While you’re at it, make a list of your chief complaints, too. Think of what bothers you about your bathroom’s current arrangement. Does it feel cramped? Does it need modern aesthetics? Does the location of your shower or tub need to change in order to make the space more functional?
This wish list will serve as a guide throughout the rest of your remodeling process. It can be especially helpful as you’re selecting materials such as floors, shower tile, countertops, and cabinets. You may be able to eliminate certain materials because they don’t fit with your wish list.
HomeAdvisor is an excellent resource for researching estimated costs of remodeling work in your area. Do your homework and then decide what your budget will be for each item.
Emergency funds are helpful if you’re doing a major bathroom renovation. It’s hard to predict what’s behind walls and underneath cabinets, and what your contractor finds may add several thousand dollars to your bill. Better to have your bank account prepared than not.
Remodeling is a tall task, so always check customer reviews before you sign a contract. You want to hire a professional that is reputable and that you can hold accountable. Sites like Angie’s List and the Better Business Bureau are among the best resources to learn about a company, contractor or interior designer’s reputation.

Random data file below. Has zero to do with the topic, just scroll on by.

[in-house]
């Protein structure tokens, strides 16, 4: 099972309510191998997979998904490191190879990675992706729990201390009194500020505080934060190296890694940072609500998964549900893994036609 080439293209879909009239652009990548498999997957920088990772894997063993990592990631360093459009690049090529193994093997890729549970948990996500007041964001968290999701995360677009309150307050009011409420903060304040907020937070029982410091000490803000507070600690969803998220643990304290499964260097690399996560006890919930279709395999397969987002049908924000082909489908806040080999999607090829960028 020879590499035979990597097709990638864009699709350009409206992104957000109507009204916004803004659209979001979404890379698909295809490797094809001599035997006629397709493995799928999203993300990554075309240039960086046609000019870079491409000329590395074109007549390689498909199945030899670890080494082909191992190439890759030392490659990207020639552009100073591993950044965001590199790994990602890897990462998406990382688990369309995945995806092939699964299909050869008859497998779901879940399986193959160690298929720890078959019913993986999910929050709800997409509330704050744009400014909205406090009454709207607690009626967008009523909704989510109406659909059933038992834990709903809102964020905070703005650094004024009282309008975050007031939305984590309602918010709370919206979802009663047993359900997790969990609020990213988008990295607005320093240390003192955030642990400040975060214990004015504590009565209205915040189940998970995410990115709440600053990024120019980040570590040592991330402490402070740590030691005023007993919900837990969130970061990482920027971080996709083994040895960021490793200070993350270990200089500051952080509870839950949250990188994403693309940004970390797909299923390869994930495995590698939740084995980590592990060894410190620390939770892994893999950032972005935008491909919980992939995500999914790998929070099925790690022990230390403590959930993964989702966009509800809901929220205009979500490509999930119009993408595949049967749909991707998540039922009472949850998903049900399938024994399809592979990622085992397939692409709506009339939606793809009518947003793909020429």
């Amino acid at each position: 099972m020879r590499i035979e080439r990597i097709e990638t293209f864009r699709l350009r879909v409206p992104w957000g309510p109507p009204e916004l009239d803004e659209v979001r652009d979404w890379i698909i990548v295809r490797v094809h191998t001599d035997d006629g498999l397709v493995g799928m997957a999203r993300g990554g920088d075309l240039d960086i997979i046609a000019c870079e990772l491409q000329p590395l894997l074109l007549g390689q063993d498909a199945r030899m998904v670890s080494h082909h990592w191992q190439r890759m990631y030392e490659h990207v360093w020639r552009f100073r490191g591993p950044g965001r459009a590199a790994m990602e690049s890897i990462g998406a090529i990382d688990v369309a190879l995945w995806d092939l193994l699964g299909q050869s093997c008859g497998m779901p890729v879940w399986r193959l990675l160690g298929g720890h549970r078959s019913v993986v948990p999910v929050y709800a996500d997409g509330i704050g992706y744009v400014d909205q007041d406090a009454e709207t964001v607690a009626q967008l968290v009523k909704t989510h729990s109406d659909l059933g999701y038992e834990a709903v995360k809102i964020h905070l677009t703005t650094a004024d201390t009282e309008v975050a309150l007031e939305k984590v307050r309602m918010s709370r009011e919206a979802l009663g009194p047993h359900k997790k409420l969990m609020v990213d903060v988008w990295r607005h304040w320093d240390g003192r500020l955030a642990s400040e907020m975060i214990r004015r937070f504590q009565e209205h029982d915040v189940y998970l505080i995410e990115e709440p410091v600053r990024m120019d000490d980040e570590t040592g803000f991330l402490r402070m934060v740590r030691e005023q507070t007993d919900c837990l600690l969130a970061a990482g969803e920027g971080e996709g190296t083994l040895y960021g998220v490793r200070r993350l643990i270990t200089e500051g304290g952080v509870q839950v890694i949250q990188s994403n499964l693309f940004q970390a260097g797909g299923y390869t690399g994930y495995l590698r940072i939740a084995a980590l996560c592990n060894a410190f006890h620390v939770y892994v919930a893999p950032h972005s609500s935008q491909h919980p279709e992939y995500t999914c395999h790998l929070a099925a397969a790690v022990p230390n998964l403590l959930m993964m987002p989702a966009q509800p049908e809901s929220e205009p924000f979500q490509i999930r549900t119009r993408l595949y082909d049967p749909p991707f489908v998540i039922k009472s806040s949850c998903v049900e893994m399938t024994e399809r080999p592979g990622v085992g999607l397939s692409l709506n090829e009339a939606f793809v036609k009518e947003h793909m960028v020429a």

While it’s a good idea to start searching for styles and ideas at some point during the planning process, don’t make this your first stop. With thousands of ideas available at your fingertips, you can quickly get overwhelmed. In fact, if you don’t already have an account on either site, wait until after you create your wish list. This will help you focus on what’s best for your bathroom as you browse.
Be sure to save your favorite designs and take them to your appointments with interior designers and general contractors.
Here are a few specific things you should plan for:
- Storage space. You can never have enough, from the top of your linen closet down to your shower niches. Make sure your shower can accommodate your shampoos and bath soaps. Allow enough space in your cabinetry to house your linens. Most of all, these features should be easy to access and use.
- Your future needs. If you’re planning to age in place, you’ve got a lot of work to do when you’re designing your bathroom. Your floors need to offer high slip resistance, your shower needs to be accessible (no tripping hazards or small entrances), and your cabinetry should include roll out drawers instead of doors. Good lighting is also a must for older homeowners; bad lighting can strain the eyes.
- Who’s using the bathroom. Children, middle-aged adults, and the elderly use bathroom spaces differently. Children need a bath tub, but that can turn into a slipping hazard for elderly homeowners. Middle-aged adults need proper vanity space to get ready in the mornings, while children need just a few cabinets for storage. Who’s using the bathroom can clue you in as to what to include in your remodel.
- The details. There’s more to bathroom remodeling than flooring, cabinets, countertops and shower tile. There’s also plumbing, lighting, shower fixtures, tubs, faucets, sinks, drains, and so on. Plan ahead for these items, too.